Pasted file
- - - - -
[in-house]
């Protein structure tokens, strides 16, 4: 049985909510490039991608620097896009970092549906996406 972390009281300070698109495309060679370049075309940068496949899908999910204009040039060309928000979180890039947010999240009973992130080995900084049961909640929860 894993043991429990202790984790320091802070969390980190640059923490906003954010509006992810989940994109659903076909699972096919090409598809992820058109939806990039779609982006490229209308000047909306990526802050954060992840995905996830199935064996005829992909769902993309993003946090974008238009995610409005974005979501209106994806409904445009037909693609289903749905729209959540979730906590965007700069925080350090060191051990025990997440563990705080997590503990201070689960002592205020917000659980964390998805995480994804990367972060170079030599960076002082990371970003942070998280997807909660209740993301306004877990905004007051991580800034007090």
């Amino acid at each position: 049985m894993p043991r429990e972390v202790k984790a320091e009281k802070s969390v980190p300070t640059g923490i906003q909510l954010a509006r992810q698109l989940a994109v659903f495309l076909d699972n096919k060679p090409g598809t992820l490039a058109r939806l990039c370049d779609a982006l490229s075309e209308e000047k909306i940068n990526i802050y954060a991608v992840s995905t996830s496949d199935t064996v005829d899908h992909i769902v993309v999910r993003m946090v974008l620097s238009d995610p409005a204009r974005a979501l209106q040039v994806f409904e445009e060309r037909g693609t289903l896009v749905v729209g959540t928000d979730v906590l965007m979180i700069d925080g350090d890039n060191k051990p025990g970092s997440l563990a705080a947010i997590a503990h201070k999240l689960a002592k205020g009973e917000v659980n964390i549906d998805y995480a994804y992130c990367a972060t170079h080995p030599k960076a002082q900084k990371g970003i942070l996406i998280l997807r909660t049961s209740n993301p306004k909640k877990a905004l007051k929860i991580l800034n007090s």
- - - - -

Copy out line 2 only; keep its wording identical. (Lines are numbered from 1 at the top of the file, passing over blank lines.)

């Protein structure tokens, strides 16, 4: 049985909510490039991608620097896009970092549906996406 972390009281300070698109495309060679370049075309940068496949899908999910204009040039060309928000979180890039947010999240009973992130080995900084049961909640929860 894993043991429990202790984790320091802070969390980190640059923490906003954010509006992810989940994109659903076909699972096919090409598809992820058109939806990039779609982006490229209308000047909306990526802050954060992840995905996830199935064996005829992909769902993309993003946090974008238009995610409005974005979501209106994806409904445009037909693609289903749905729209959540979730906590965007700069925080350090060191051990025990997440563990705080997590503990201070689960002592205020917000659980964390998805995480994804990367972060170079030599960076002082990371970003942070998280997807909660209740993301306004877990905004007051991580800034007090």